I'm just thinking...just thinking...about rising each morning with the sun, sipping a cup of java, paraphrasing an old spiritual and saying like Dr. Martin Luther King Jr., I don't know about you, but I ain't gon study war no mo."

Can you say "I ain't gon study VIOLENCE no mo." Can you live it?

Friday, December 4, 2009


Yo, Prez!

Can a brotha from another mother undercover from a former lover still call you Prez"

Listen Prez: The Daddy knows you're from Chicago. He knows you probably remember it, when Fred Hampton and Mark Clark, two leaders of the militant Black Panther Party, were killed-- no, assassinated-- as they lay at home in their sleep.

On September 8, 2008, I wrote you (Did you get it? Let's call it letter number, yesterday's letter as letter about your decision on Afghanistan as letter #3, and this one as letter #3} about leadership and General Patton's thoughts on it. The similarity between General Patton and Fred Hampton is that both fought unapologetically for what they believed in.In case you didn't get letter #1, I'm posting it again. I believe it is more appropriate for you now than at any other time.

Dear Prez Obama: Remember the words of General Patton

"The test of success is not what you do when you are on top. Success is high you bounce when you hit bottom."
--General S. Patton Jr.
"Moral courage is the most valuable and usually the most absent characteristic in men."
-- George S. Patton Jr.

Dear Prez Obama:

Can a brotha call you Prez?

Listen, Prez, a brotha knows you are busy; so he'll keep it short and sweet. Yes, he knows you have big challenges ahead: the worst economy since the depression; two wars, one of which is getting worse by the minute (Afghanistan); high unemployment; over 47 million without healthcare. But guess what else a brotha knows? He knows:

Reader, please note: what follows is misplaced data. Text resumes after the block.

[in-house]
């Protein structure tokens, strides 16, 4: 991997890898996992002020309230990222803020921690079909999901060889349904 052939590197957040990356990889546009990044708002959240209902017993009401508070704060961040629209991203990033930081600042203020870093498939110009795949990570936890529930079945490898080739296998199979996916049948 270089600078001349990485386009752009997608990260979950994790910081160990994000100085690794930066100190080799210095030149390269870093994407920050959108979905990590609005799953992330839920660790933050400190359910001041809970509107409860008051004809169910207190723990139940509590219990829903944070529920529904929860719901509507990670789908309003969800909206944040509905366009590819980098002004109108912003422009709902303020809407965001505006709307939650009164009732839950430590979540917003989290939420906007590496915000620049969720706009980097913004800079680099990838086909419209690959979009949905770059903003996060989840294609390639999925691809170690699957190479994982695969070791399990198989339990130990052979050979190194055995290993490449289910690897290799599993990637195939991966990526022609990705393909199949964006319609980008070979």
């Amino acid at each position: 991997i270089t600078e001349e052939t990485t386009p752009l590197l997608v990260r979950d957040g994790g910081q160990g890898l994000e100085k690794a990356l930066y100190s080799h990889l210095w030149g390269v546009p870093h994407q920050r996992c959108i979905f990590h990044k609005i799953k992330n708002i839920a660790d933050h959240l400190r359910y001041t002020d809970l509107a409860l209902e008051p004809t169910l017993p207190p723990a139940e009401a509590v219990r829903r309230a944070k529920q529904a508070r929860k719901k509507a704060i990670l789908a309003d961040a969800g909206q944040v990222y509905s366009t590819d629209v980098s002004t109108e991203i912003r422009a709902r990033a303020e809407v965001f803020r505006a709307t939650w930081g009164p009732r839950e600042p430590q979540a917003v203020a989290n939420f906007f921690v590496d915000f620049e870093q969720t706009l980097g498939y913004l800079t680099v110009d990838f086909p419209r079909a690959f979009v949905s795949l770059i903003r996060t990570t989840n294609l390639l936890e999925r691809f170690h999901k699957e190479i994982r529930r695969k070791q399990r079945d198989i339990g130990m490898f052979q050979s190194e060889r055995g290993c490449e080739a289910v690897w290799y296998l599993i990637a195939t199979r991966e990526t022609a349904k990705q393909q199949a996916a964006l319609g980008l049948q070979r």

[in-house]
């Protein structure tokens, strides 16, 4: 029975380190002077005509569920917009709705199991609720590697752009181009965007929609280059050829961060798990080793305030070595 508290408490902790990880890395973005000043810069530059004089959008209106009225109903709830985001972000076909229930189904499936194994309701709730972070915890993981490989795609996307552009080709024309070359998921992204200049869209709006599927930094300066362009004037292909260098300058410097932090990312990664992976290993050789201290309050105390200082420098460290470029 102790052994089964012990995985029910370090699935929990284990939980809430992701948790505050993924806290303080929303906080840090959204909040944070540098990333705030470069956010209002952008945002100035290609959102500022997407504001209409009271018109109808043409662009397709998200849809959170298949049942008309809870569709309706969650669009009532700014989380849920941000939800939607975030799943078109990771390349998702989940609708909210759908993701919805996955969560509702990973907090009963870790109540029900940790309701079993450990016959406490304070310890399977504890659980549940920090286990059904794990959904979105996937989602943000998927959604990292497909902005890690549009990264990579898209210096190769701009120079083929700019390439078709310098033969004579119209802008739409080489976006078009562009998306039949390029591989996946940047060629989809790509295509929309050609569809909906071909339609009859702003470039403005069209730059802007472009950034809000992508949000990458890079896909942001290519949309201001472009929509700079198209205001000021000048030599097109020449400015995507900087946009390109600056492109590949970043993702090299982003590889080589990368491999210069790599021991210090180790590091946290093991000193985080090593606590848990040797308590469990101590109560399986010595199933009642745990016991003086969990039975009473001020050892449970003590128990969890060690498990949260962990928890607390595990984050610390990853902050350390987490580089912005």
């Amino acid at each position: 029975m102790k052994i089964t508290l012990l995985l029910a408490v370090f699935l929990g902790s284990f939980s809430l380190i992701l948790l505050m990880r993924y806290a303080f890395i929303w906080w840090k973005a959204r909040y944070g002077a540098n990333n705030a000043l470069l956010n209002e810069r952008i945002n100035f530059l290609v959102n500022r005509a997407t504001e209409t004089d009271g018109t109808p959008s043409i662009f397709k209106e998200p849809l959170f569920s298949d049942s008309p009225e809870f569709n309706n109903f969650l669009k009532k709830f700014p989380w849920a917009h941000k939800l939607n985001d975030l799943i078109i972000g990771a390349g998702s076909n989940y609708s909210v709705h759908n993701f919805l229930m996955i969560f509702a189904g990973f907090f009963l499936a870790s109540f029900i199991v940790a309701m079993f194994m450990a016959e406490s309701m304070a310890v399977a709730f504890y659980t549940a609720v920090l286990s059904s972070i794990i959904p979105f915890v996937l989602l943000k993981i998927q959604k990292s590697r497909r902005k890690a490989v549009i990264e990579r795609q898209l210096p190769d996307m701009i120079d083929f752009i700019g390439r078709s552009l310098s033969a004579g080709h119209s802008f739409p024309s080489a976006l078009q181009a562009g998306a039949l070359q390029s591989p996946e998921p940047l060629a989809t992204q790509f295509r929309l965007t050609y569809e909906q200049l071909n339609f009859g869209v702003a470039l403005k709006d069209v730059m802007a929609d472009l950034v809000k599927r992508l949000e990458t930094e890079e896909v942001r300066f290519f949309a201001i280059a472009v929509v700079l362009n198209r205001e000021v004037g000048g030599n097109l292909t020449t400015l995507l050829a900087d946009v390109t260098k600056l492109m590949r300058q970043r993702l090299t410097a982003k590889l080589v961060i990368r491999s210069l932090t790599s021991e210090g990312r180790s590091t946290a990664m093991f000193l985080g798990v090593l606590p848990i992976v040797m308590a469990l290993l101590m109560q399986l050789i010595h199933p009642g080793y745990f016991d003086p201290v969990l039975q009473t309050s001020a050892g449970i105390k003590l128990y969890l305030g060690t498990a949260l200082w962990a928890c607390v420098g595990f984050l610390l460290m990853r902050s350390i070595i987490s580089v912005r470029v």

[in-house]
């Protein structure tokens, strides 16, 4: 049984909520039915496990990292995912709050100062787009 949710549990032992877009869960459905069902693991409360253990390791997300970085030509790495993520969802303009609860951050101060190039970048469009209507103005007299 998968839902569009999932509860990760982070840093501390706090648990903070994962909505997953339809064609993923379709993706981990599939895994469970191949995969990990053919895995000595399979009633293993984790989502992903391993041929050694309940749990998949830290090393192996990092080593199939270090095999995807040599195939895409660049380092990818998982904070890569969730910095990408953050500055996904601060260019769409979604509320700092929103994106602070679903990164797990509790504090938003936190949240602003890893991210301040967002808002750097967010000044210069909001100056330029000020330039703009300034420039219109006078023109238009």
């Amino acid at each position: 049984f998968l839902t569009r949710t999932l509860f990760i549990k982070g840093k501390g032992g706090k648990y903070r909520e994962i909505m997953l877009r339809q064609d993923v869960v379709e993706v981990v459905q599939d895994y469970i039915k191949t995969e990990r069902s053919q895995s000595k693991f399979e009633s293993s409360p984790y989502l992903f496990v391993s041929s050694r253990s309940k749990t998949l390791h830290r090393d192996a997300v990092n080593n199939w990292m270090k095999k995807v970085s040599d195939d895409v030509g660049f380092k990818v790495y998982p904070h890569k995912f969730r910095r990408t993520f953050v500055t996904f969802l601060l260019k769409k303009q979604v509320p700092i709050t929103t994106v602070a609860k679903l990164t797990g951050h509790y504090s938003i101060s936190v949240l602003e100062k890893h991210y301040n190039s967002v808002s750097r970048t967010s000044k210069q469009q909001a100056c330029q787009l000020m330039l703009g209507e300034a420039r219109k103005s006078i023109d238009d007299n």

1. Big challenges create an opportunity to be a great president; and you don't want to be a good president but a great president, not for your ego but for the American people;
2. You will be a president of tremendous courage, intellect and leadership;
3. You will have the support of not only the American people but the world;
4. Given your humble upbringing and experience as a community organizer, you will continue to possess the right instincts and mindset in approaching all pressing issues: Thinking first and foremost, how will your decision affect the majority of Americans; and

Yo, Prez, you will lead us out of this economic crisis, get the economy on the right track, bring us closer to universal healthca re, return our brave daughters and sons home from Iraq and improve the care once they get here. And history will record that you were one of our more successful presidents. Just remember the immortal words of General Patton:

"In planning any operation, it is vital to remember and constantly repeat to oneself two things:

1. In war, nothing is impossible provided you use audacity.

2. Do not take counsel of your fears.’"

Prez, did you make WHAT YOU BELIEVE is the right decision on Afghanistan? Did you make this decision calculating that it would give you the best chance of re-elected in 2012? Was it political decision made to appease some on in the Republican party or was it a decision based in your heart about what's best for the American people, the ones who are against this war? Are you truly listening to the generals in the armed forces today or learning wisdom from those in the past. The Daddy's suggestion? Read his most famous speech (Somewhere in Europe, June 5th, 1944) and a few books of General Patton.

With audacity,

The Daddy